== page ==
[Show abstract][Hide abstract] ABSTRACT: Statins are one of the most potent drugs in delaying age-related inflammatory changes in the arterial vessel wall, slowing down the progression of atherosclerosis. Statins have also been shown to abrogate telomere-attributed cardiovascular risk. The goal of our study was to explore a potential effect of atorvastatin on telomerase activity in peripheral blood mononuclear cells (PBMCs) and T-lymphocytes (T cells).
Methods and Results
Treatment with pharmacologically relevant concentrations (0.1-0.3 μM) of atorvastatin resulted in a 6-fold increase of telomerase activity (TA) (p<0.0001) in human and mouse PBMCs and CD4 T cells, translating into moderate proliferation of T lymphocytes. In contrast, high doses of atorvastatin (2 - 5 μM) or the addition of LDL cholesterol completely inhibited proliferation, thereby abrogating telomerase activity. The proliferative effect of atorvastatin was ablated by the absense of the catalytic subunit of telomerase, telomerase reverse transcriptase (TERT). Using transgenic GFP-mTert reporter mice, we observed a decrease in telomerase-positive lymphocytes from 30% to 15% during the first 5 months of age (p<0.01). This suggests that the decrease in immune cell turnover during normal development and maturation is mirrored by a reduction in telomerase activity in lymphocytes in-vivo.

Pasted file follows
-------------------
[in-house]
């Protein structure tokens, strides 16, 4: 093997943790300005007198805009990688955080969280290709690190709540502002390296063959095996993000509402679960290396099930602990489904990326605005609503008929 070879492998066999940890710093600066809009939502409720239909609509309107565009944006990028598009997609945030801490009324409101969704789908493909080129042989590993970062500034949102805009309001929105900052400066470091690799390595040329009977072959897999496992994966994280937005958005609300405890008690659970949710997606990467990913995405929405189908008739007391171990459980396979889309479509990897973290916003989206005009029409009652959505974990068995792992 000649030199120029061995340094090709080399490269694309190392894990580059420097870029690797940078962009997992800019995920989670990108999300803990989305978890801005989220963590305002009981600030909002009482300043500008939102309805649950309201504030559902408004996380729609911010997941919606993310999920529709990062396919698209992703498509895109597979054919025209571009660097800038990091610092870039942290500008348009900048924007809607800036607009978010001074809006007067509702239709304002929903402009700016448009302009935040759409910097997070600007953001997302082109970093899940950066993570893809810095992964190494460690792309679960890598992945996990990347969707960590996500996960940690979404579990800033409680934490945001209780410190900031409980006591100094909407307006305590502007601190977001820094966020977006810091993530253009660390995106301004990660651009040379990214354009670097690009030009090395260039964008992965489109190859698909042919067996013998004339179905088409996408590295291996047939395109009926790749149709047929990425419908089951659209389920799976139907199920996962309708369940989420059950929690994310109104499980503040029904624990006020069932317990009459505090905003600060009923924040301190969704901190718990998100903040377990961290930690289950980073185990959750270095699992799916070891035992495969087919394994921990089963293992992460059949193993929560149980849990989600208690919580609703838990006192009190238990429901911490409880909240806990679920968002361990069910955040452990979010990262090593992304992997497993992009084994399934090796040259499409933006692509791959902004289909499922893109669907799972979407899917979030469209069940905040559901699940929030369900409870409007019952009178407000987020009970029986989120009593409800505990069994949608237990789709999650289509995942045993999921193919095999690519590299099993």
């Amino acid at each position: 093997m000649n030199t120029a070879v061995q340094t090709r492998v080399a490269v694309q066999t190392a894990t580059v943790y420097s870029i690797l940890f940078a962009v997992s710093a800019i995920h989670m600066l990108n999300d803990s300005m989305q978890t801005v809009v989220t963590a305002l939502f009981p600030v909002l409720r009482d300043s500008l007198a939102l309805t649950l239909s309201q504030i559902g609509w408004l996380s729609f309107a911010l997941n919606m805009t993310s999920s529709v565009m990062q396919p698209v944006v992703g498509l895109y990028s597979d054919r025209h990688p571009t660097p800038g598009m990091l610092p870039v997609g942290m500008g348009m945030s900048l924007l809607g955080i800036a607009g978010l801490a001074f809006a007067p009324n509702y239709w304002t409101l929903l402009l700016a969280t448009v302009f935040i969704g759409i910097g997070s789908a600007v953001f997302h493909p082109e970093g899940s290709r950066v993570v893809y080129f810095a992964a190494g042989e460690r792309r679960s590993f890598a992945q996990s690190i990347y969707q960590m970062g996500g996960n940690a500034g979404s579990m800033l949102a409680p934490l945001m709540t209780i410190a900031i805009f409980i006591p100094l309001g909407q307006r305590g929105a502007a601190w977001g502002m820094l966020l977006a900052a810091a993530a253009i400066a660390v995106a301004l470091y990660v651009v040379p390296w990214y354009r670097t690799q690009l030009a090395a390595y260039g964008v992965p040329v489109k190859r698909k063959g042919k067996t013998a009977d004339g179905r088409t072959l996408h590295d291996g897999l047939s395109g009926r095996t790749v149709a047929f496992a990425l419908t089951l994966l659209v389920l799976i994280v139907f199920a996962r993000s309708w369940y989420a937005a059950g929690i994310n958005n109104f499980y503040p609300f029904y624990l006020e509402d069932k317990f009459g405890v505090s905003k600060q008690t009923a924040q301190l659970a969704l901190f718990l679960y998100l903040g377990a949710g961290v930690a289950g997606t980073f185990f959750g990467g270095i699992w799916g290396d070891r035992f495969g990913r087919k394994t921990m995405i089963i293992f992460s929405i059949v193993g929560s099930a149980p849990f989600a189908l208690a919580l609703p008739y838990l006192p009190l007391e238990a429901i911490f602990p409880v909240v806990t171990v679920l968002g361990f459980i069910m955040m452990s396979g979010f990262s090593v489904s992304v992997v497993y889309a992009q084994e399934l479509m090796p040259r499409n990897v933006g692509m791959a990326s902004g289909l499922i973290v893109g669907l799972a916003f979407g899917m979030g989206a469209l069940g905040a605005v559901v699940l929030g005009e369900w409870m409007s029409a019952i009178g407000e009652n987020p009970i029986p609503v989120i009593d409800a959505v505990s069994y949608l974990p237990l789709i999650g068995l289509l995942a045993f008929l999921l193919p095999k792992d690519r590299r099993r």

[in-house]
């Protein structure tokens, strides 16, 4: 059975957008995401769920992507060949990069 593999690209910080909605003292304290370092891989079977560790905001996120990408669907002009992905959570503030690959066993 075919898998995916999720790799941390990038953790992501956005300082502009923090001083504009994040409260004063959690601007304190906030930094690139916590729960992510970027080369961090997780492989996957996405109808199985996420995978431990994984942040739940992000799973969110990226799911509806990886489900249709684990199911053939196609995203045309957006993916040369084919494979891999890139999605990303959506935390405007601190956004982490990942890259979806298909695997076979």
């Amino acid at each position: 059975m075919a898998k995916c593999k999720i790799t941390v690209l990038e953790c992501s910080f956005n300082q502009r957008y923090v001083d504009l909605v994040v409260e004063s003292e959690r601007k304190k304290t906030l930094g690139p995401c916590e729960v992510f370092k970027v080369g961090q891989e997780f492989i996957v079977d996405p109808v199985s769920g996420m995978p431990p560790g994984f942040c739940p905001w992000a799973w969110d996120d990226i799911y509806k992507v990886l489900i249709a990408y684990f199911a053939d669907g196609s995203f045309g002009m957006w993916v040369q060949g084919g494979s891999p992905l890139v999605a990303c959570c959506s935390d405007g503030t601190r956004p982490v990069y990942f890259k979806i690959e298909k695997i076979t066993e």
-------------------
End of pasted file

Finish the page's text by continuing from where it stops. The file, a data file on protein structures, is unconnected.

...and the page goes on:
Atorvastatin and cholesterol have opposing effects on telomerase in mononuclear cells and T-lymphocytes. Our study suggests a link between cholesterol metabolism and telomere-related cardiovascular risk.
"This is the first study revealing a direct correlation between telomere length and telomerase activity and identifying in this latter, rather than telomere length, the major determinant of a healthy status. The second study conducted in a population cohort with an average age of 64 years demonstrated that subjects under statin therapy had higher levels of telomerase activity, longer telomeres and slower telomere shortening rate compared with control group not taking this drug (Boccardi et al., 2013b). "